Downsizing: Where to Move, What to Take

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June 29, 2009 11:00 AM ET | Philip Moeller
The Boomerater™ Report, our weekly collaboration with online baby boomer resource Boomerater,  this week follows up on our recent post about downsizing. A Boomerater member was seeking information about various housing types and other downsizing tips and members weighed in with their first-hand experiences.

Question: My husband and I are empty nesters, living in a large home and paying high property taxes. We figure we will be able to save more for our retirement if we downsize now instead of waiting. I’m looking for advice on the advantages/disadvantages of condos, co-ops, active adult communities, especially relating to owners’ rights, tax obligations, insurance requirements. Also, I need help deciding how to downsize our furniture and belongings; I don’t even know where to begin.

Co-op vs. Condo vs. Active Adult Community. Unless you live in New York City, or the northeast you probably won’t be looking at a co-op. Condominiums are much more prevalent in the rest of the country. Though the lifestyle is similar, there are important differences. With a co-op you don’t actually own real estate, you own shares in a company as part of a cooperative housing corporation. The corporation owns the common areas. Property taxes are assessed to the whole property and are charged back to the tenants as part of the monthly maintenance fee.

In a condominium you own your individual unit plus an interest in the common areas, like the pool, lobby and parking lot. Property taxes are charged individually to each unit, as they would be if you owned a house. You still have a maintenance fee, but it is usually lower with a condo because it does not include the built-in property tax assessment.

An active adult community is usually geared to people over 55, and it can be age restricted, requiring that at least one household resident is at least 55. Others are age-targeted, marketing to the 55-plus crowd, but not explicitly excluding younger residents. When deciding on an active adult community, keep in mind that the age of the development is a good reflection of the age of its residents.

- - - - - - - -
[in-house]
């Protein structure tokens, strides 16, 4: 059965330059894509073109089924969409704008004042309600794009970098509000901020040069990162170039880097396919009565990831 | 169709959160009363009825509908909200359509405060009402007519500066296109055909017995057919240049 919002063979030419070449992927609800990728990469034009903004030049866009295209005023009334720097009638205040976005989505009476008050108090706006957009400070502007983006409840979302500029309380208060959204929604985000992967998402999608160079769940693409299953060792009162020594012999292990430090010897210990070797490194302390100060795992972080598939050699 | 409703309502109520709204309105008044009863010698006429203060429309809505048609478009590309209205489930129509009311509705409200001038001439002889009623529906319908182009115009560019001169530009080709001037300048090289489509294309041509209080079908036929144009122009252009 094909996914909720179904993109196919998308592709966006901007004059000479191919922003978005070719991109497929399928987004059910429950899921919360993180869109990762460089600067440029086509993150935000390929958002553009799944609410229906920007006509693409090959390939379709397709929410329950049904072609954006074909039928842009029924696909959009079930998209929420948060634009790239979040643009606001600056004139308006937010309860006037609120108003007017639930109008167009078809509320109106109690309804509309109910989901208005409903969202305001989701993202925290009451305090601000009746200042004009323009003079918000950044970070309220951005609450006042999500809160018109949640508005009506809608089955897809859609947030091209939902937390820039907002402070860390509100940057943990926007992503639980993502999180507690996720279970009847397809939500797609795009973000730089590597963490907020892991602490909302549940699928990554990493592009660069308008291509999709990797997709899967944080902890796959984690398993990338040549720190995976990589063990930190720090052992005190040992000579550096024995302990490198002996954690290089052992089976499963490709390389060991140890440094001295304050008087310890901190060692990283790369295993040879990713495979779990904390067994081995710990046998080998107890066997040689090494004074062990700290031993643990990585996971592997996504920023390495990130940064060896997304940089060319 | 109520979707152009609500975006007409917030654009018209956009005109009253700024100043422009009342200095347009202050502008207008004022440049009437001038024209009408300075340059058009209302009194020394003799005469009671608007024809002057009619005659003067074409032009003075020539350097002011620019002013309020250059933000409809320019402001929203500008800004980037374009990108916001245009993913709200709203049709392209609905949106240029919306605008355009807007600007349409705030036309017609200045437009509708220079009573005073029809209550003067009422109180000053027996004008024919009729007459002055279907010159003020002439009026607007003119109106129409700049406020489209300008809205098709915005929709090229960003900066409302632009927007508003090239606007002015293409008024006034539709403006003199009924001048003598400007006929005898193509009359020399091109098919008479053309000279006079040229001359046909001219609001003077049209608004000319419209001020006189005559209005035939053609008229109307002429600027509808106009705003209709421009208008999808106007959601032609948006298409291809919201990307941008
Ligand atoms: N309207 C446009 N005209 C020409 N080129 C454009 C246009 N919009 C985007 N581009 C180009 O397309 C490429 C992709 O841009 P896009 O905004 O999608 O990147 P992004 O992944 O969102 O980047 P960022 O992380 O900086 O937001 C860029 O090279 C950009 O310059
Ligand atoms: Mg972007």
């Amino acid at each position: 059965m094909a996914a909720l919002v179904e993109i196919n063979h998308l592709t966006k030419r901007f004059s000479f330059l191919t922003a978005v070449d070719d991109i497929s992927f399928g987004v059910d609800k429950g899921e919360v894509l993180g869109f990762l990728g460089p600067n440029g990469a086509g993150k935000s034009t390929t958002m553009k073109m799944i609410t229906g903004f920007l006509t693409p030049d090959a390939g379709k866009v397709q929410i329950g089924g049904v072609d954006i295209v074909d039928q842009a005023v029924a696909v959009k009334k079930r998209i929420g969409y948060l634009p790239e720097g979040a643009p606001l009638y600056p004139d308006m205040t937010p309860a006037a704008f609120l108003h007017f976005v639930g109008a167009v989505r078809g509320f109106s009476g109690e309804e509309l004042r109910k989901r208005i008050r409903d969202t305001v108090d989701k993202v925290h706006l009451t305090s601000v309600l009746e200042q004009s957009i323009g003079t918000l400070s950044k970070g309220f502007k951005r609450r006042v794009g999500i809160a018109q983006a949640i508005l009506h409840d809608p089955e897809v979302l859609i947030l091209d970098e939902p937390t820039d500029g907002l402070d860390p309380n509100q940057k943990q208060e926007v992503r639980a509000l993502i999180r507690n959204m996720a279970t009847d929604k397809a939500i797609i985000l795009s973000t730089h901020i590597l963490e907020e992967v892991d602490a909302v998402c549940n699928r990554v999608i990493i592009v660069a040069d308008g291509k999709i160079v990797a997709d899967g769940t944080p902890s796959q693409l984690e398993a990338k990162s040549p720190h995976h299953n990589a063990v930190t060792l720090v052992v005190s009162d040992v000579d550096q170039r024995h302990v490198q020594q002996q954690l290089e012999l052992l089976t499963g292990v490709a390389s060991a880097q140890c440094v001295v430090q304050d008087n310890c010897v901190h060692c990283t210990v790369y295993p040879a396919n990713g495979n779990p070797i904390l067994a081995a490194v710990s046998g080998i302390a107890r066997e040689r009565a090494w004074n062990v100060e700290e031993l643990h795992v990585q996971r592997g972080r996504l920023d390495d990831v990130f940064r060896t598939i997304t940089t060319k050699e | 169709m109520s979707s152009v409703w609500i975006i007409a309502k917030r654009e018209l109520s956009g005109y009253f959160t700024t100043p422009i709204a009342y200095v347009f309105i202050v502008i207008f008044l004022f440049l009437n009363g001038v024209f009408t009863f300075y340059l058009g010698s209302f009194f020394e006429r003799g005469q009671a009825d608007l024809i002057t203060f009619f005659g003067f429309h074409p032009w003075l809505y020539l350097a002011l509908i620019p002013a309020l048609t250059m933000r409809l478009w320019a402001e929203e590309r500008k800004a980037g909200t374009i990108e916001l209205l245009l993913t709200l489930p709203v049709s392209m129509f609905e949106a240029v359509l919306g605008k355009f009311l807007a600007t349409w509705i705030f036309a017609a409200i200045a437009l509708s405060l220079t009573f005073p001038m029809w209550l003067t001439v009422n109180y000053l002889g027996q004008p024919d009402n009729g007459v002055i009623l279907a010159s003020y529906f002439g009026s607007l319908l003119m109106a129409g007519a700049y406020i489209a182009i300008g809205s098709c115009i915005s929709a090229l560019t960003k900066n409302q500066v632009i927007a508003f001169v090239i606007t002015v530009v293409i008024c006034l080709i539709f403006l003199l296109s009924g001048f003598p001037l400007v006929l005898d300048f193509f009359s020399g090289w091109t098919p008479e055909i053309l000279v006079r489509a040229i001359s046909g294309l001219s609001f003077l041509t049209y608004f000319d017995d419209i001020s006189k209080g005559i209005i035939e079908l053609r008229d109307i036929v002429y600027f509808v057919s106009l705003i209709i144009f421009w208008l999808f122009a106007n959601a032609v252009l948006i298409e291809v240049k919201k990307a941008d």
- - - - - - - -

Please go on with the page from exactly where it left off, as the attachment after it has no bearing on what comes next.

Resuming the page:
Active Adult Communities can have social and convenience benefits. I moved into an active adult community for people 55 and over and it was the best decision I ever made. I save a lot on what I was paying on my mortgage, taxes and insurance. Plus, I now have access to a clubhouse, pool, gym and tennis courts without paying to be a member of a club. Also, I was paying a lot to have my grass cut, my driveway shoveled, my gutters cleaned and my pool maintained. I figure I have cut my costs in half by downsizing. On top of that I have a great new group of friends. We play bridge and tennis, take trips together and my social life is a lot better than when I lived alone. I even started dating one of the other members in my community.

Hire a Senior Move Manager. I was overwhelmed when my husband and I faced moving from our 3,000-square foot house to a much smaller home in a retirement community. The best advice I got was to hire a senior move manager through the National Association of Senior Move Managers. She helped us deal with how and what to sell. First, we asked our children if there were any items they wanted. It was easy to part with belongings knowing they would be kept in the family. We kept the small “convertible” pieces that would work in our new home. A small chest of drawers stores serving items that don’t fit in the kitchen. The sofa bed turned the den into a bedroom for guests. She also referred us to trustworthy estate sale agents to get the best price for selling items. Downsizing is not easy, but with the right help it’s a lot better than trying to face this arduous task on your own.


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